Dutch newspaper Reformatorisch Dagblad (RD) faced a storm of social media criticism after the Christian newspaper distributed flyers calling for protest against a Suitsupply ad campaign showing kissing men with its newspapers on Monday.
Clothing brand Suitsupply's new ad campaign is not being warmly accepted in the Netherlands. The campaign consists of posters in bus shelters and billboards showing two being affectionate with each other. Over 30 were broken and dozens of others were taped shut or covered in graffiti across the country over the past days, CEO Fokke de Jong confirmed to NU.nl.
Four in ten Dutch use the same password for multiple online services, such as email, social media and online banking, according to a survey commissioned by the Ministry of Justice and Security. One in five said they use the same password for more than 10 different accounts, NU.nl reports.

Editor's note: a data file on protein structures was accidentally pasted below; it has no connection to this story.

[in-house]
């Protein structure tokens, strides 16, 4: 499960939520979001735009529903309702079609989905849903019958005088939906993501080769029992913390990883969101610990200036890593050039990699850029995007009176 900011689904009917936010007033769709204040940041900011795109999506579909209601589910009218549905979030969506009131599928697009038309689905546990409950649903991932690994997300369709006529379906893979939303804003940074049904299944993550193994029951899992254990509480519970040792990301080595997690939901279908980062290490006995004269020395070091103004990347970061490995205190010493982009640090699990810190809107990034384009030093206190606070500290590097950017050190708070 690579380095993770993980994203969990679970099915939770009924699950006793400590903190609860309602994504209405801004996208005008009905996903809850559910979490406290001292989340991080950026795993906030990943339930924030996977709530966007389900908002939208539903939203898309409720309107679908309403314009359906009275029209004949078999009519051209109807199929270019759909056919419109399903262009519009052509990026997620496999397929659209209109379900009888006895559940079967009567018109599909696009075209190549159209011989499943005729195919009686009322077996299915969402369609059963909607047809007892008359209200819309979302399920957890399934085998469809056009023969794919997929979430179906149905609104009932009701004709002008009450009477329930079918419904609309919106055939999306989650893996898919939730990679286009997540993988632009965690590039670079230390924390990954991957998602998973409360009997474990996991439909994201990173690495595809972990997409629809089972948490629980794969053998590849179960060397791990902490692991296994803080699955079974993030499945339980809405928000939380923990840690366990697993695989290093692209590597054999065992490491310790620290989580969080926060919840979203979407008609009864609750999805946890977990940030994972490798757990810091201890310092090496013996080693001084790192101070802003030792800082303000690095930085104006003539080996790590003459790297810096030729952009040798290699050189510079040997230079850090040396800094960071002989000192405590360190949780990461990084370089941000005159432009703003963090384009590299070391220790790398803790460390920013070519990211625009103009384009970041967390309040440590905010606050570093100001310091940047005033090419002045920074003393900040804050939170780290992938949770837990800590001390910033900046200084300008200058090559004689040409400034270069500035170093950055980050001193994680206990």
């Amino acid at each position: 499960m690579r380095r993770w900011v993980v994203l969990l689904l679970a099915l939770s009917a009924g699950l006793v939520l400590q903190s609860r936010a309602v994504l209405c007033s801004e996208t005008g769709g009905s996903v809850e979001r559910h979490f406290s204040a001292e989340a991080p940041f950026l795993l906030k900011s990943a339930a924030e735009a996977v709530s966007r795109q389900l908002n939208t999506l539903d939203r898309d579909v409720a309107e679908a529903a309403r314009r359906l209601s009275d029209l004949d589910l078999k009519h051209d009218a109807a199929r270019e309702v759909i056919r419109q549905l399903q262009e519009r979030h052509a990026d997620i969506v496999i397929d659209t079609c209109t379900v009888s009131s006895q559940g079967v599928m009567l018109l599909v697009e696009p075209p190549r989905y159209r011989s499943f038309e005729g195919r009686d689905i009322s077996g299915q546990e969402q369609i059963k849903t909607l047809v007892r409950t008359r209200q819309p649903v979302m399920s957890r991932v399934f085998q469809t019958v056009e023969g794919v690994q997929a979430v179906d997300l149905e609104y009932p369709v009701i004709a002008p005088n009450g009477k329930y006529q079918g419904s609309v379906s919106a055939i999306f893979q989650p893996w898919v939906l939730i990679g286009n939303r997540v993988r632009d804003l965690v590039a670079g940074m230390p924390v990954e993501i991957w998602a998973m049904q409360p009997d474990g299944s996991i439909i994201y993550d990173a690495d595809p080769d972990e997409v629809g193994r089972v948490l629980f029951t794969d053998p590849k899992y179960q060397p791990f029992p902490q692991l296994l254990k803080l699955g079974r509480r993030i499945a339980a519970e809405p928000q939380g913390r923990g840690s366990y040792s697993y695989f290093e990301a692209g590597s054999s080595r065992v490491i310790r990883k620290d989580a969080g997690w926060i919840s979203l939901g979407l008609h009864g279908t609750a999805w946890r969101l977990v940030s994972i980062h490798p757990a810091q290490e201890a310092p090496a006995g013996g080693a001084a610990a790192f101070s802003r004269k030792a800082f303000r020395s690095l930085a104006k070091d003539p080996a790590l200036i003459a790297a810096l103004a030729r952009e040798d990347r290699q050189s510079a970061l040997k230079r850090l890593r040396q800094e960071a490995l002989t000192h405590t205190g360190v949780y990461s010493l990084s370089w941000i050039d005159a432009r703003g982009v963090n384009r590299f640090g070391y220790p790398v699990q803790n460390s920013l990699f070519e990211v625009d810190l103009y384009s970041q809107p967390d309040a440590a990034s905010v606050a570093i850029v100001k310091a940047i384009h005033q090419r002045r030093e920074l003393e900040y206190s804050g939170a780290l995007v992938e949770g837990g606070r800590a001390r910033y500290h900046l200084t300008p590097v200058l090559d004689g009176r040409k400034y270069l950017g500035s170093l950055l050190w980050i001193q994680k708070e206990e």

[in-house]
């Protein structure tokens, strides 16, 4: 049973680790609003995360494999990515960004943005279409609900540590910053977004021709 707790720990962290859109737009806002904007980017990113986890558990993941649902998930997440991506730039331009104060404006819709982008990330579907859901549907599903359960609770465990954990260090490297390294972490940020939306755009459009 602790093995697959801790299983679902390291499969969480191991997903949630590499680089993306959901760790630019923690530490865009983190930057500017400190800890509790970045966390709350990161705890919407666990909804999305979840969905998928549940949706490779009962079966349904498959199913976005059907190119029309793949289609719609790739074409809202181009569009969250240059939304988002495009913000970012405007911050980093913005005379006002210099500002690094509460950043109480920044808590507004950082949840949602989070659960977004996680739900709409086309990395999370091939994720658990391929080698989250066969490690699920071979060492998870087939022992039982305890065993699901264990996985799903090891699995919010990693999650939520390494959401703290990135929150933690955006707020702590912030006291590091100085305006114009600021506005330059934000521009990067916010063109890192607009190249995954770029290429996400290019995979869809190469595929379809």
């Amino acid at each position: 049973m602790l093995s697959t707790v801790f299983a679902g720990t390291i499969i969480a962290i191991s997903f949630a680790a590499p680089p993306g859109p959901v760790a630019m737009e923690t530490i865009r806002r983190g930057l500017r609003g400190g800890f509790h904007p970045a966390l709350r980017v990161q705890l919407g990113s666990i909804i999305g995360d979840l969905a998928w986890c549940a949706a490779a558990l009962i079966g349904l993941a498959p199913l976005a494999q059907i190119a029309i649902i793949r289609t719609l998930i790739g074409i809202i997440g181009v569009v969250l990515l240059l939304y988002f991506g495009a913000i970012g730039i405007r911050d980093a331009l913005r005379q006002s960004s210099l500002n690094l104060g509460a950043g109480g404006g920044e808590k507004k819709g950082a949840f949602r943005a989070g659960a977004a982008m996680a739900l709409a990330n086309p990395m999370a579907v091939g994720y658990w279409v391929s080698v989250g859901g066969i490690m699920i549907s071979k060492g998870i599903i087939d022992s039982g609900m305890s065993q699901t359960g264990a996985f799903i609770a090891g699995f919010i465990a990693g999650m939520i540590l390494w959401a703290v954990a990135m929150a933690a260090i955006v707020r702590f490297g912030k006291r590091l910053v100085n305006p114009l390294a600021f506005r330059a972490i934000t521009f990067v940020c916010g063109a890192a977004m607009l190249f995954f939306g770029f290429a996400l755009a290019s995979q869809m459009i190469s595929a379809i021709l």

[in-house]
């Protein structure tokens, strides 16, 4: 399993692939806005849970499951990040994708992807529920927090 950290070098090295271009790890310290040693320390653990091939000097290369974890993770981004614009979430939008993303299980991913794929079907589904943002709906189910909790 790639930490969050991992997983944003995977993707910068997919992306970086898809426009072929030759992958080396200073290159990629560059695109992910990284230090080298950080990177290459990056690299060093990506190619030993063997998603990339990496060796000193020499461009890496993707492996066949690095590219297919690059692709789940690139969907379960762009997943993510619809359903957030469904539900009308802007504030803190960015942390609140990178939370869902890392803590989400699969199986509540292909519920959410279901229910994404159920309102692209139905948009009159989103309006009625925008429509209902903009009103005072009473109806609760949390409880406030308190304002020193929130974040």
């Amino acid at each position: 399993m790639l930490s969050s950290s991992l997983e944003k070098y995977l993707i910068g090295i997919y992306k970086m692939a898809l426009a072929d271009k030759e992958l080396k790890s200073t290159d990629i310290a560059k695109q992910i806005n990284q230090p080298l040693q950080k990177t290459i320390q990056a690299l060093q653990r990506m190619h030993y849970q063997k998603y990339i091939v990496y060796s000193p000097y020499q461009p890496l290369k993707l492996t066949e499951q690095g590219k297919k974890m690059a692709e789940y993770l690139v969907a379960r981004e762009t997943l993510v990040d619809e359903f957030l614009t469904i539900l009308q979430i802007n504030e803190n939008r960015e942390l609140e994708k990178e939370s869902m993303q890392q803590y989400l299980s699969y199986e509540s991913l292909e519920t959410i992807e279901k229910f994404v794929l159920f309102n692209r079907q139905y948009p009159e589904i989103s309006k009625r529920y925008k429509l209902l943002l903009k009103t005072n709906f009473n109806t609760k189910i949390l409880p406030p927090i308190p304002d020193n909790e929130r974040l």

This week Facebook is launching an advertisement campaign in the Netherlands aimed at teaching Dutch Facebook users how to recognize fake news. Ads with tips on how to do so will appear on the social media platform itself. Facebook aims to reach "as good as all Dutch people who have Facebook" this week, NOS reports.
The campaign is based on a series of tips that can also be found elsewhere on Facebook. It includes tips like be skeptical about headlines, take a good look at the web address, and check the source.
Minister Edith Schippers of Public Health, Welfare and Sport has decided to remove the "The Netherlands is changing, healthcare is changing along" advertisements from the website www.dezorgverandertmee.nl.
An Albert Heijn advertising campaign promoting dirt cheap "crystal" glassware violated Dutch rules because the glasses do not contain lead, and are thus not authentically "crystal," advertising watchdog Reclame Code Commissie (RCC) ruled Tuesday. Several Albert Heijn (AH) customers complained about the grocery chain's advertisement campaign for fake crystal glasses last December.